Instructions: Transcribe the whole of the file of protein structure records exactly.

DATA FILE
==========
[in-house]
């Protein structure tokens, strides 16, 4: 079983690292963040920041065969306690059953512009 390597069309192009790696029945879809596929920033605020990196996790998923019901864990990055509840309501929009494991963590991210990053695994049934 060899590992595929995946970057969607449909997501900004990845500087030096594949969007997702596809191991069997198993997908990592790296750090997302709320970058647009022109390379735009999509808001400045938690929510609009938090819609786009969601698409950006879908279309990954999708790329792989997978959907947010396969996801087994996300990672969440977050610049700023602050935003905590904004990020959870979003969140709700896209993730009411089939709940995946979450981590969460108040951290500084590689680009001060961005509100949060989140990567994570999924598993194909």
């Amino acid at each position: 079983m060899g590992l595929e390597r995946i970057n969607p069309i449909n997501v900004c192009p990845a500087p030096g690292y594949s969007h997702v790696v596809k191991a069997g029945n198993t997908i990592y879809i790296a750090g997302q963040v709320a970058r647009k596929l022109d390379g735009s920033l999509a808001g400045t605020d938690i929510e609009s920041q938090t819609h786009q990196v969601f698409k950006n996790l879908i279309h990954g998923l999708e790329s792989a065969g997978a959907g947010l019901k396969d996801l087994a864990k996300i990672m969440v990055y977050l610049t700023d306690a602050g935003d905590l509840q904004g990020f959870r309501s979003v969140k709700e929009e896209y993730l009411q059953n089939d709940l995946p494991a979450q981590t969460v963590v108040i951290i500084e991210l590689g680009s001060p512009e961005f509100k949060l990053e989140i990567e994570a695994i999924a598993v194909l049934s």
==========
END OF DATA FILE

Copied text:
[in-house]
């Protein structure tokens, strides 16, 4: 079983690292963040920041065969306690059953512009 390597069309192009790696029945879809596929920033605020990196996790998923019901864990990055509840309501929009494991963590991210990053695994049934 060899590992595929995946970057969607449909997501900004990845500087030096594949969007997702596809191991069997198993997908990592790296750090997302709320970058647009022109390379735009999509808001400045938690929510609009938090819609786009969601698409950006879908279309990954999708790329792989997978959907947010396969996801087994996300990672969440977050610049700023602050935003905590904004990020959870979003969140709700896209993730009411089939709940995946979450981590969460108040951290500084590689680009001060961005509100949060989140990567994570999924598993194909």
């Amino acid at each position: 079983m060899g590992l595929e390597r995946i970057n969607p069309i449909n997501v900004c192009p990845a500087p030096g690292y594949s969007h997702v790696v596809k191991a069997g029945n198993t997908i990592y879809i790296a750090g997302q963040v709320a970058r647009k596929l022109d390379g735009s920033l999509a808001g400045t605020d938690i929510e609009s920041q938090t819609h786009q990196v969601f698409k950006n996790l879908i279309h990954g998923l999708e790329s792989a065969g997978a959907g947010l019901k396969d996801l087994a864990k996300i990672m969440v990055y977050l610049t700023d306690a602050g935003d905590l509840q904004g990020f959870r309501s979003v969140k709700e929009e896209y993730l009411q059953n089939d709940l995946p494991a979450q981590t969460v963590v108040i951290i500084e991210l590689g680009s001060p512009e961005f509100k949060l990053e989140i990567e994570a695994i999924a598993v194909l049934s």